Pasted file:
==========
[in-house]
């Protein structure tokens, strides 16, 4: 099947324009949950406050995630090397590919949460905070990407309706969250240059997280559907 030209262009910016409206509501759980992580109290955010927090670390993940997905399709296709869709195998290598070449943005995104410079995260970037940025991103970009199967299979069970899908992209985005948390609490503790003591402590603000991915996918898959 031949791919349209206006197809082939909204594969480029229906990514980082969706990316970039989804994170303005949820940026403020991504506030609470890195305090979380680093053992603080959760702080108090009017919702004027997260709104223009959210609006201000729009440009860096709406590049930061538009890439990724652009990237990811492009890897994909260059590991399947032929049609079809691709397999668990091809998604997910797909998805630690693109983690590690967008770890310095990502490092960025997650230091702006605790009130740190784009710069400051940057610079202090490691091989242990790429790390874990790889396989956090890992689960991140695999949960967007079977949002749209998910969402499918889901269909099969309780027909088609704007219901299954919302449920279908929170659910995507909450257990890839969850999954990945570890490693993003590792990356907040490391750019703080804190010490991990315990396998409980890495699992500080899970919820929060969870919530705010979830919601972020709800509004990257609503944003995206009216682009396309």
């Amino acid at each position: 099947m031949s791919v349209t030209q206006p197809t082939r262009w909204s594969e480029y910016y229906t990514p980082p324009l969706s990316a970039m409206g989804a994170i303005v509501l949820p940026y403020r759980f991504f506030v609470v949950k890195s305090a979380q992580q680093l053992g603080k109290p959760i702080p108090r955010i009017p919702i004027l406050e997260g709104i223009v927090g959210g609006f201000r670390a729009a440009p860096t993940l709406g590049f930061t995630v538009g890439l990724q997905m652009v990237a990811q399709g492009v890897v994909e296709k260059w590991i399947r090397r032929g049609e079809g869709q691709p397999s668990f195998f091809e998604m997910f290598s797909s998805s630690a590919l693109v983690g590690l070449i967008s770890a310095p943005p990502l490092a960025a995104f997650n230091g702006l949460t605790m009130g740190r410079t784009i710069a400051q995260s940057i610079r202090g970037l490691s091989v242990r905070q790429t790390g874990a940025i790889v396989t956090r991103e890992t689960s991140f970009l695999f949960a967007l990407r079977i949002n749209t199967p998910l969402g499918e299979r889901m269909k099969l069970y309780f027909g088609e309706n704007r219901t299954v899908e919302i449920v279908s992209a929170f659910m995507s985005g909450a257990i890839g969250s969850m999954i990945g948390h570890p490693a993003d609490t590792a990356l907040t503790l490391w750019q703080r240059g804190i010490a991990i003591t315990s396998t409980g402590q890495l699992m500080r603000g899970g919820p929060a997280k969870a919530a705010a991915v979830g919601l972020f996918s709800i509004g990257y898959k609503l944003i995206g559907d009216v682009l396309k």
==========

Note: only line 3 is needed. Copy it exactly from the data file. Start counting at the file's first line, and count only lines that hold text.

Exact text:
């Amino acid at each position: 099947m031949s791919v349209t030209q206006p197809t082939r262009w909204s594969e480029y910016y229906t990514p980082p324009l969706s990316a970039m409206g989804a994170i303005v509501l949820p940026y403020r759980f991504f506030v609470v949950k890195s305090a979380q992580q680093l053992g603080k109290p959760i702080p108090r955010i009017p919702i004027l406050e997260g709104i223009v927090g959210g609006f201000r670390a729009a440009p860096t993940l709406g590049f930061t995630v538009g890439l990724q997905m652009v990237a990811q399709g492009v890897v994909e296709k260059w590991i399947r090397r032929g049609e079809g869709q691709p397999s668990f195998f091809e998604m997910f290598s797909s998805s630690a590919l693109v983690g590690l070449i967008s770890a310095p943005p990502l490092a960025a995104f997650n230091g702006l949460t605790m009130g740190r410079t784009i710069a400051q995260s940057i610079r202090g970037l490691s091989v242990r905070q790429t790390g874990a940025i790889v396989t956090r991103e890992t689960s991140f970009l695999f949960a967007l990407r079977i949002n749209t199967p998910l969402g499918e299979r889901m269909k099969l069970y309780f027909g088609e309706n704007r219901t299954v899908e919302i449920v279908s992209a929170f659910m995507s985005g909450a257990i890839g969250s969850m999954i990945g948390h570890p490693a993003d609490t590792a990356l907040t503790l490391w750019q703080r240059g804190i010490a991990i003591t315990s396998t409980g402590q890495l699992m500080r603000g899970g919820p929060a997280k969870a919530a705010a991915v979830g919601l972020f996918s709800i509004g990257y898959k609503l944003i995206g559907d009216v682009l396309k």